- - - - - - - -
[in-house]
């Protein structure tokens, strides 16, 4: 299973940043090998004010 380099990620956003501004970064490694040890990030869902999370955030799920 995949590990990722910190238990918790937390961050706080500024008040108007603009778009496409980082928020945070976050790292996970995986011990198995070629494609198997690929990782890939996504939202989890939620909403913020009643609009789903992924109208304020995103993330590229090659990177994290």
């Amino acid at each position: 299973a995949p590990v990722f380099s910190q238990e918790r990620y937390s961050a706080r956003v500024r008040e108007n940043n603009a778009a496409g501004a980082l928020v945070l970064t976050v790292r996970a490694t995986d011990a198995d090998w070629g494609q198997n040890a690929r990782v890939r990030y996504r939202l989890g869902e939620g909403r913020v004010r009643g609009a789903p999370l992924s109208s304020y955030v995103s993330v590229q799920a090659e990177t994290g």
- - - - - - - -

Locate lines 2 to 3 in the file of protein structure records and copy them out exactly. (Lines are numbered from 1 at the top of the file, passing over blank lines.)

């Protein structure tokens, strides 16, 4: 299973940043090998004010 380099990620956003501004970064490694040890990030869902999370955030799920 995949590990990722910190238990918790937390961050706080500024008040108007603009778009496409980082928020945070976050790292996970995986011990198995070629494609198997690929990782890939996504939202989890939620909403913020009643609009789903992924109208304020995103993330590229090659990177994290």
């Amino acid at each position: 299973a995949p590990v990722f380099s910190q238990e918790r990620y937390s961050a706080r956003v500024r008040e108007n940043n603009a778009a496409g501004a980082l928020v945070l970064t976050v790292r996970a490694t995986d011990a198995d090998w070629g494609q198997n040890a690929r990782v890939r990030y996504r939202l989890g869902e939620g909403r913020v004010r009643g609009a789903p999370l992924s109208s304020y955030v995103s993330v590229q799920a090659e990177t994290g």